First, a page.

Indeed, the radicalization of an increasingly Trumpified GOP should alert us to a still patchily reported and under-analyzed phenomenon: Many formerly respectable right-wing parties outside of the United States are also breaking bad.
In elections later this month in Italy, Giorgia Meloni, a former minister in a center-right government, is likely to become the country’s first far-right leader since Benito Mussolini. Her coalition partner Silvio Berlusconi is an old and loyal friend of Vladimir Putin; another of her electoral allies, Matteo Salvini, also admires the Russian demagogue and fulminates against immigrants and the European Union.
Meloni herself opposes gay marriage and abortion rights for women. Like most far-rightists, she is obsessed with eradicating “wokeness.” As she put it in a speech at the Conservative Political Action Conference in Florida in February, “I see cancel culture fanatics in our institutions tearing down statues, tampering with books and comics, changing street names, accusing a shared history that they would like to rewrite.”
Meloni’s rise matters not only because Italy has been since the early 20th century a bellwether for far-right movements in Europe. More critically, Manfred Weber, president of the European People’s Party (EPP) — a family of mainstream, center-right parties across the continent — has publicly endorsed Berlusconi’s coalition with Merloni.
Unlike in many non-Western countries, right-wing parties in Europe and North America have a long record of respecting democratic norms. Take the EPP. It has the largest presence in the European Parliament; European Commission President Ursula von der Leyen is a member. Recent leaders such as former German Chancellor Angela Merkel worked hard to isolate far-right elements. The EPP kept a fastidious distance from Germany’s xenophobic Alternative für Deutschland (AfD), for instance.
In this the party was adhering to a long tradition. For decades after the calamities of Nazis and Fascism, even conservative European politicians were quick to marginalize the extreme right, recognizing that its hate-filled ideology was fundamentally incompatible with the basic values of democratic societies.
Until 2018, for instance, Sweden’s conservative Moderate Party spurned all collaboration with the Sweden Democrats, a party with roots in Nazi ideology. This cordon sanitaire has now been broken and the Sweden Democrats are now set to become the second-biggest party, and a major power broker, in parliament.
Against this backdrop of mainstreaming pariahs, Weber’s embrace of a far-right-dominated alliance seems especially sinister. It weakens the European Union’s own criticism of illiberal regimes in Hungary and Poland, and it enables further legitimization of neo-fascist movements such as Vox in Spain, which has already entered the Spanish political mainstream through its partnership with the center-right People’s Party.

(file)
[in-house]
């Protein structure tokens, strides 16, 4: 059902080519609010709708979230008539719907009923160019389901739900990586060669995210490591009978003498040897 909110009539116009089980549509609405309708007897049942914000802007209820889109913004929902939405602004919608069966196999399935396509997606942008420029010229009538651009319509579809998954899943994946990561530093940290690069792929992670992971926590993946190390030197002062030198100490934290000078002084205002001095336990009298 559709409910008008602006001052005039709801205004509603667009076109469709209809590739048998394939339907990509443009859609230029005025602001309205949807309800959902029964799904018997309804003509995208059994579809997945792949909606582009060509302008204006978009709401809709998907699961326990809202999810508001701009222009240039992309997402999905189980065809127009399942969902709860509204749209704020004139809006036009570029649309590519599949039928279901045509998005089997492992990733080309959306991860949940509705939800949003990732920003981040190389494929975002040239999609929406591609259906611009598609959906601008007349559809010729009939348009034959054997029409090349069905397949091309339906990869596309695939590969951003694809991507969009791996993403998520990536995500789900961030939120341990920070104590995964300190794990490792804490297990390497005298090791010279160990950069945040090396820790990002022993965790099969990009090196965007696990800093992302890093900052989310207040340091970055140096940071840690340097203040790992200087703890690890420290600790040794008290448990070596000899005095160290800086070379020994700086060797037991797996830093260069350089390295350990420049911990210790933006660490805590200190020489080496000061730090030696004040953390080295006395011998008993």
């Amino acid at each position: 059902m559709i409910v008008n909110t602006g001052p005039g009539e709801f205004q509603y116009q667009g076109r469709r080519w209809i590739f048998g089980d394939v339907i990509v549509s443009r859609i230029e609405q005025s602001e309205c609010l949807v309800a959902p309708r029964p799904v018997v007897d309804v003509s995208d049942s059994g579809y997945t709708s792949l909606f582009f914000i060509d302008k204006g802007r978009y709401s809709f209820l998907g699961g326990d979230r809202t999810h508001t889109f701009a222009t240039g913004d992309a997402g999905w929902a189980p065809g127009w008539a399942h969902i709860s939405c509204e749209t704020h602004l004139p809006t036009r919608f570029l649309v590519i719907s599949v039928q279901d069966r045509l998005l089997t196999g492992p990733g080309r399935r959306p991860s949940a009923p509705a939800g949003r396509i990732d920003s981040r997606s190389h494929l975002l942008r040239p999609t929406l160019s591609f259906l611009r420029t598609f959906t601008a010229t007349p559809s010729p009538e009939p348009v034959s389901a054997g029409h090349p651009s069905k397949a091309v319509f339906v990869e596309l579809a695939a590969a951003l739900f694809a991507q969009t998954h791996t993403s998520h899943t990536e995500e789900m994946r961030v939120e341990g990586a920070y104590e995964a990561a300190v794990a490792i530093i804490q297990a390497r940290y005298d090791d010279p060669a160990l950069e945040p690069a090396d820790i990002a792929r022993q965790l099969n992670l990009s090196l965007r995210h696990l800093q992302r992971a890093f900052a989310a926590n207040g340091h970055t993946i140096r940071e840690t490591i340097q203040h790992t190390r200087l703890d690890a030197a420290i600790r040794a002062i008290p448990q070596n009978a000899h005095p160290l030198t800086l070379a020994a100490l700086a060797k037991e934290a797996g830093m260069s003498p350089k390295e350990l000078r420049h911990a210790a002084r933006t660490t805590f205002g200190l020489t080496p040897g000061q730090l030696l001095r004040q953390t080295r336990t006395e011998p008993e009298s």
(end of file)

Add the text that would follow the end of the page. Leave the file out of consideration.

Writing in El Pais, the Spanish philosopher Josep Ramoneda described the endorsement as a sign that “we are in a regressive phase of European democracy.” Yet it was barely covered in the American and British media.
Indeed, criticism of Biden’s speech in Philadelphia confirms that many mainstream politicians and journalists are either indifferent to or prepared to normalize the rapid degeneration of once-respectable right-wing parties. The United Kingdom’s most prominent politicians and journalists kept boosting the disastrous Tory government of former Prime Minister Boris Johnson, despite mounting evidence — from his attempt to illegally prorogue the British parliament to tearing up an international treaty over Northern Ireland — of his contempt for democratic norms and the rule of law.
A quick look at the UK’s broadsheets and tabloids would reveal that the same rapturous welcome is being extended to Johnson’s replacement, Liz Truss — a hard-right figure who has already launched unprecedented attacks on “wokeness” in the British Civil Service and the police.
As growth slows, inflation rises, heat waves and floods become routine, energy shortages loom, and more and more citizens feel helpless before such changes, right-wing parties in western Europe and the US are likely to become more raucously extreme. They have few new solutions for today’s destructive economic and environmental crises. They can, however, channel social unrest to their advantage by reheating identities of race, religion and ethnicity, and retailing myths of national greatness.
Let there be no doubt: Ongoing transformations in the economy and the environment will make the right more dogmatic, sterile and authoritarian, rather than more flexible, innovative and democratic. To deny this, or to chastise Biden for speaking the plain truth, is to become complicit in a ruinous political trend.
More From Other Writers at Bloomberg Opinion:
• Biden Can’t See Why US Democracy Is in Trouble: Clive Crook
• Republican Paranoia Could Cost the Party: Jonathan Bernstein
• Not Everything You Dislike Is ‘ Anti-Democratic’: Tyler Cowen
This column does not necessarily reflect the opinion of the editorial board or Bloomberg LP and its owners.
Pankaj Mishra is a Bloomberg Opinion columnist. He is author, most recently, of “Run and Hide.”
More stories like this are available on bloomberg.com/opinion